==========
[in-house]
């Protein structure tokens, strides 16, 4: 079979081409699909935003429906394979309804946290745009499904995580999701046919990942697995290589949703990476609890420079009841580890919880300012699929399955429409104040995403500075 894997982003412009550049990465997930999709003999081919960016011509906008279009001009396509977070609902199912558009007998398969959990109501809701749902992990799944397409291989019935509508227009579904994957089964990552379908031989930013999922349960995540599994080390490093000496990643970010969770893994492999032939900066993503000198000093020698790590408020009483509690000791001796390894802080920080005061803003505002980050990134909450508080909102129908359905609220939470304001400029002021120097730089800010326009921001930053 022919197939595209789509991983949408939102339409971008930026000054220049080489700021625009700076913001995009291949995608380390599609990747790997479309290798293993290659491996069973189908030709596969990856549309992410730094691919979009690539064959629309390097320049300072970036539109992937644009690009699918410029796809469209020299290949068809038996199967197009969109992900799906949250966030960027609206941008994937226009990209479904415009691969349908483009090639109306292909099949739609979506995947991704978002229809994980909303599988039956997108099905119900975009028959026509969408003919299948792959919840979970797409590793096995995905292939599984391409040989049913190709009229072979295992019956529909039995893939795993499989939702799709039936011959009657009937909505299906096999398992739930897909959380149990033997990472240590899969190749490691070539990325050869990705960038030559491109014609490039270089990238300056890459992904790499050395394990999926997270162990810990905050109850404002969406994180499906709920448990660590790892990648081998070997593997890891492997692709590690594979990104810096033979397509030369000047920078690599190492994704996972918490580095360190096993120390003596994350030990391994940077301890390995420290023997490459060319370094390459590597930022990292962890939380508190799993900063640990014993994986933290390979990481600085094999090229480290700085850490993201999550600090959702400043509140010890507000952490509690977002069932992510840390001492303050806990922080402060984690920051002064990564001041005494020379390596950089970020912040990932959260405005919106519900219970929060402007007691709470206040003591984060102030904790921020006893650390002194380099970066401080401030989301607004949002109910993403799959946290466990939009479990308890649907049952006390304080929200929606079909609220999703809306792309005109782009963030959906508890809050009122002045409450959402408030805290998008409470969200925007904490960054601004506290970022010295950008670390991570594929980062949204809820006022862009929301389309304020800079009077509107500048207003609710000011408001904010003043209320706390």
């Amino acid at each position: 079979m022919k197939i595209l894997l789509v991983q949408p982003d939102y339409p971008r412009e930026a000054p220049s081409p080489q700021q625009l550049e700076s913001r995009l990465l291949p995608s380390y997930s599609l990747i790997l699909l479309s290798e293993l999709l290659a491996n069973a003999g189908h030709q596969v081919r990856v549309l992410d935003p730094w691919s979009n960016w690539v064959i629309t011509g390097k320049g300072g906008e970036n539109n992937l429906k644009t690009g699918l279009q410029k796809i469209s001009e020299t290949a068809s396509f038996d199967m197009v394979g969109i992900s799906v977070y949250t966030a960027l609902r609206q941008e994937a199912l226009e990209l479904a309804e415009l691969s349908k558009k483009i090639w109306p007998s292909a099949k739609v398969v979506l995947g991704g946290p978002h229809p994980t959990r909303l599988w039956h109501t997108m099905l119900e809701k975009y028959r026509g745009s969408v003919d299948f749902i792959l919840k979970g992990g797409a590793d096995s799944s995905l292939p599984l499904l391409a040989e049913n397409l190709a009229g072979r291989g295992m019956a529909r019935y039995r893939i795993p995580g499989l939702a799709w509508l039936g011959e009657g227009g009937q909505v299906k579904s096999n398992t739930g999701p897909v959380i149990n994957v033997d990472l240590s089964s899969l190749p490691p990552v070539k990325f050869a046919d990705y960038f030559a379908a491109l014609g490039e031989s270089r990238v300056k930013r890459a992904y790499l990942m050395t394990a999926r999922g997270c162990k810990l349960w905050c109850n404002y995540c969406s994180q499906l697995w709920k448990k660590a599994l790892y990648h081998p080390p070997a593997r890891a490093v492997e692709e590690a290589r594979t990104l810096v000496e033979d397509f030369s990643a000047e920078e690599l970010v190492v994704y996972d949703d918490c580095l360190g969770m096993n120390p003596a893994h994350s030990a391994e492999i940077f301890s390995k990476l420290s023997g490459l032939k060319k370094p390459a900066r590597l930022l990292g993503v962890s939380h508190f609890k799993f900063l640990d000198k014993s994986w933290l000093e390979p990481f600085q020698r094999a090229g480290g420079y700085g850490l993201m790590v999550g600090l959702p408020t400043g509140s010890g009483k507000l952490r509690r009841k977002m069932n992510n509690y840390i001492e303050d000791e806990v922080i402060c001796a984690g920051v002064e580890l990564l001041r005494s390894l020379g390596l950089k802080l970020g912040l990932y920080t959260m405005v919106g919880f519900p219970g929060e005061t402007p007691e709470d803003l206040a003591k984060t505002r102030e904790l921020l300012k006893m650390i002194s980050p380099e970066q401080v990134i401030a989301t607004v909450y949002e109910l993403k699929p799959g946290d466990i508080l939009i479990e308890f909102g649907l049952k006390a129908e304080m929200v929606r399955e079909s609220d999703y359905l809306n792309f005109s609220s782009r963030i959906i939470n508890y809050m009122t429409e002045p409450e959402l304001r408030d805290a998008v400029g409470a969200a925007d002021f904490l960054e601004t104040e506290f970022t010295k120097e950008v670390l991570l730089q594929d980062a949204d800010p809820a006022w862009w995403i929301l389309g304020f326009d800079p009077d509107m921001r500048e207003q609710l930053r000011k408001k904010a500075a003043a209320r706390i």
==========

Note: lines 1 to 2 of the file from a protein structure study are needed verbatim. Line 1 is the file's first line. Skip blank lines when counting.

[in-house]
């Protein structure tokens, strides 16, 4: 079979081409699909935003429906394979309804946290745009499904995580999701046919990942697995290589949703990476609890420079009841580890919880300012699929399955429409104040995403500075 894997982003412009550049990465997930999709003999081919960016011509906008279009001009396509977070609902199912558009007998398969959990109501809701749902992990799944397409291989019935509508227009579904994957089964990552379908031989930013999922349960995540599994080390490093000496990643970010969770893994492999032939900066993503000198000093020698790590408020009483509690000791001796390894802080920080005061803003505002980050990134909450508080909102129908359905609220939470304001400029002021120097730089800010326009921001930053 022919197939595209789509991983949408939102339409971008930026000054220049080489700021625009700076913001995009291949995608380390599609990747790997479309290798293993290659491996069973189908030709596969990856549309992410730094691919979009690539064959629309390097320049300072970036539109992937644009690009699918410029796809469209020299290949068809038996199967197009969109992900799906949250966030960027609206941008994937226009990209479904415009691969349908483009090639109306292909099949739609979506995947991704978002229809994980909303599988039956997108099905119900975009028959026509969408003919299948792959919840979970797409590793096995995905292939599984391409040989049913190709009229072979295992019956529909039995893939795993499989939702799709039936011959009657009937909505299906096999398992739930897909959380149990033997990472240590899969190749490691070539990325050869990705960038030559491109014609490039270089990238300056890459992904790499050395394990999926997270162990810990905050109850404002969406994180499906709920448990660590790892990648081998070997593997890891492997692709590690594979990104810096033979397509030369000047920078690599190492994704996972918490580095360190096993120390003596994350030990391994940077301890390995420290023997490459060319370094390459590597930022990292962890939380508190799993900063640990014993994986933290390979990481600085094999090229480290700085850490993201999550600090959702400043509140010890507000952490509690977002069932992510840390001492303050806990922080402060984690920051002064990564001041005494020379390596950089970020912040990932959260405005919106519900219970929060402007007691709470206040003591984060102030904790921020006893650390002194380099970066401080401030989301607004949002109910993403799959946290466990939009479990308890649907049952006390304080929200929606079909609220999703809306792309005109782009963030959906508890809050009122002045409450959402408030805290998008409470969200925007904490960054601004506290970022010295950008670390991570594929980062949204809820006022862009929301389309304020800079009077509107500048207003609710000011408001904010003043209320706390």